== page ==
In the film, “The Hurricane”, Jewison uses camera, dialogue, music, and lighting techniques to educate and inform the audience about important ideas within the context of political protest in America during the sixties. Jewison also uses live footage and protests songs from the freedom fighters of that era to connect with the audience. The main ideas that Jewison conveys to the audience are concerned with racism and a corrupt judicial system, the power of education and people working together to bring about change.
The film exposes racism and the corrupt justice system in America during the sixties to show how ordinary people can be wrongly convicted and manipulated by those in authority. In the movie the justice system is portrayed as cruel, abusive and racist. Jewison positions the audience to believe that Carter is innocent and that he is being unfairly harassed by the law. Jewison uses the relationship between Carter and De La Pesca to show a large part of the racial tension that occurs throughout the film. All of Carters encounters with the law involved De La Pesca who pursued him from a young age. De La Pesca’s racist language towards Carter, “Nail your black ass down” appeals to the audience sense of fairness. When Carter is placed in jail for the third time, “The Hurricane” song by Bob Dylan, is played in the background. Dylan used phrases and words which represent Carter as a victim so that the outside world thinks that he is innocent. The language used in Bob Dylan’s song is very emotive and blunt. “An innocent man in a living hell”. The language in the song also indicates to the audience that the case was racially biased and this makes the audience feel that Carter didn’t have a chance because he was black “And the all-white jury agree”.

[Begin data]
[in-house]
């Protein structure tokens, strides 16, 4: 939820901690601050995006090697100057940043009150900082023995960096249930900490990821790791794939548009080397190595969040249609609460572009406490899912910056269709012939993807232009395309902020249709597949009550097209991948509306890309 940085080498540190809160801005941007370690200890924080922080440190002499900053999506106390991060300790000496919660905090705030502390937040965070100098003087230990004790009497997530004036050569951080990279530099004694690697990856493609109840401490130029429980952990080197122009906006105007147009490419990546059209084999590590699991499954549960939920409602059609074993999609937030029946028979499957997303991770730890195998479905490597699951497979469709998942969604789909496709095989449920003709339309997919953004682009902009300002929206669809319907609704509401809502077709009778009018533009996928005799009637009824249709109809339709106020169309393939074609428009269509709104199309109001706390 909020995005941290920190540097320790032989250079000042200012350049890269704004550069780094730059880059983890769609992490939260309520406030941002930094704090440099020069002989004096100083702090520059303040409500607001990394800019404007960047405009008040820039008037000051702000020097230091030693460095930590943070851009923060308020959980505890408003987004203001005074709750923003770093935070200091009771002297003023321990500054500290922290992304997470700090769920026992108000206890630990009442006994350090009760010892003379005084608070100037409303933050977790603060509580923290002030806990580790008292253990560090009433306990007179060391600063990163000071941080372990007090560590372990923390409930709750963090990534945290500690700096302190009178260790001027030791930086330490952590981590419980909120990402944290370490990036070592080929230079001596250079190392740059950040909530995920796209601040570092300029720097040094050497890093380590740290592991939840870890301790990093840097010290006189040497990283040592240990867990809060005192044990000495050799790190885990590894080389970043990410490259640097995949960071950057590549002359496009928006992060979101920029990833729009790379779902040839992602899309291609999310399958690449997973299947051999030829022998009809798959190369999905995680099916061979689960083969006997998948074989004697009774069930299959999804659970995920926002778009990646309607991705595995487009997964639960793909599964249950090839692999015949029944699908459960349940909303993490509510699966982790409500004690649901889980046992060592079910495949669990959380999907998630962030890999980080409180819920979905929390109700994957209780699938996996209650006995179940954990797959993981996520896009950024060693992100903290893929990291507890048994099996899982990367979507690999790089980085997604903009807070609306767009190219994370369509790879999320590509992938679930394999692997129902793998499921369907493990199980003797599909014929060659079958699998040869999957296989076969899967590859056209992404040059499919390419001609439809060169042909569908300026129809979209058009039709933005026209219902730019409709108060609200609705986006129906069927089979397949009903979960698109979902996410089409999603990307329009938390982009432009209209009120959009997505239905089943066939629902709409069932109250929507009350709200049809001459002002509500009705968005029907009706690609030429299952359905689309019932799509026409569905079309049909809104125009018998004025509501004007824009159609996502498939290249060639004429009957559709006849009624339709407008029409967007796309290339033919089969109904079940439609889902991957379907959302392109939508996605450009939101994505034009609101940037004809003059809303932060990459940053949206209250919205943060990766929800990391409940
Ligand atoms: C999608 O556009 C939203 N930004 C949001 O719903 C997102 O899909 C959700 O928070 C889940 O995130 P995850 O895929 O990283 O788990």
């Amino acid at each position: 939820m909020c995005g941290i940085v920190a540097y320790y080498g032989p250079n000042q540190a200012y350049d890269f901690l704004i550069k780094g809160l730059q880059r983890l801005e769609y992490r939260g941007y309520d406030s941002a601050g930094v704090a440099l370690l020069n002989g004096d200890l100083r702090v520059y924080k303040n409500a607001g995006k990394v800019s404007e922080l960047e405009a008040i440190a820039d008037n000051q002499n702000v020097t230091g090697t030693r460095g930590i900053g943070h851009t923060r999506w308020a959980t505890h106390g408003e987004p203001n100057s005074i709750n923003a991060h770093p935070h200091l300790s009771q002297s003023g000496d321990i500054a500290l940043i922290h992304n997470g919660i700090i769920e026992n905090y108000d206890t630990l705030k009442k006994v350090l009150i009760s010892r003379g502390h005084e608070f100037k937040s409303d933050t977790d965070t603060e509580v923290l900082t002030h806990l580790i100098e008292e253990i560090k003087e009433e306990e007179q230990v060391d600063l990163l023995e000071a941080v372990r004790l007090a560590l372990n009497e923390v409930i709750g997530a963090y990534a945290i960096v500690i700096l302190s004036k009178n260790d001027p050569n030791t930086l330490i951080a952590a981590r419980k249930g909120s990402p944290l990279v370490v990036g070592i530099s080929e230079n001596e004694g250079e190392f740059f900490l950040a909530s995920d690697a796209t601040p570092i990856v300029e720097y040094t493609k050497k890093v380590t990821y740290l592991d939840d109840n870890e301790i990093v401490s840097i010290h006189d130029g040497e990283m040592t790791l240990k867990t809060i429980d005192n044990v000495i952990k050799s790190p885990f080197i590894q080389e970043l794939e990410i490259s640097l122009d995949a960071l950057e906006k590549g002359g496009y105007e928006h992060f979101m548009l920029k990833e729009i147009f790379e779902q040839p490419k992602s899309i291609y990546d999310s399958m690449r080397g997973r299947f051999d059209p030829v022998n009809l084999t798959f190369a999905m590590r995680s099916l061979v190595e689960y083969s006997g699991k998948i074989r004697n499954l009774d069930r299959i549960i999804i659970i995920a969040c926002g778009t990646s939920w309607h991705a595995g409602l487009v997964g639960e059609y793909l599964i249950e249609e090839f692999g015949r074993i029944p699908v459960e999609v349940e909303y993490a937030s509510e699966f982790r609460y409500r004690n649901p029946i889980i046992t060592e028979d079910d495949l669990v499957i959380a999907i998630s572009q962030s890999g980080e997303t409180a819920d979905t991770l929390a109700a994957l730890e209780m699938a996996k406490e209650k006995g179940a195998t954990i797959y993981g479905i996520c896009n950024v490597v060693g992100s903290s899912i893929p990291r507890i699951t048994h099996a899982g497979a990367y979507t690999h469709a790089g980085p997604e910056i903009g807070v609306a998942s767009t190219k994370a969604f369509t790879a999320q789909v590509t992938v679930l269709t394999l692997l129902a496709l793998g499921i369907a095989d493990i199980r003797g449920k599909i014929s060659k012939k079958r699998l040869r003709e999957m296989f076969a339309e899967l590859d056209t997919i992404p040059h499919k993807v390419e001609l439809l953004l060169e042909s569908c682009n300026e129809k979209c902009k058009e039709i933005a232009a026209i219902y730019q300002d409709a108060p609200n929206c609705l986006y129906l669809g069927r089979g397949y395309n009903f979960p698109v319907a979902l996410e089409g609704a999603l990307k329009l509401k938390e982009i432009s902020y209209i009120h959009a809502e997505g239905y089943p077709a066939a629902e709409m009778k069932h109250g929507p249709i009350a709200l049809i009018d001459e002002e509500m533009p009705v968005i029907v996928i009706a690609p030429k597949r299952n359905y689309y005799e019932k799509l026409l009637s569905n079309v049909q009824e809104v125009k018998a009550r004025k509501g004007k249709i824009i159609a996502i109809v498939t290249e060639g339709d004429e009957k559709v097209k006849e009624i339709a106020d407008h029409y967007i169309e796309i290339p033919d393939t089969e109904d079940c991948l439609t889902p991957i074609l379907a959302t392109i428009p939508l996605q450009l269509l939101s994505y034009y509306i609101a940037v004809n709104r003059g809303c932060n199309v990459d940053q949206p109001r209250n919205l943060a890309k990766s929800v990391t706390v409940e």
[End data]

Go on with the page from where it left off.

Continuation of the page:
Jewison highlights the power of education over physical strength throughout “The...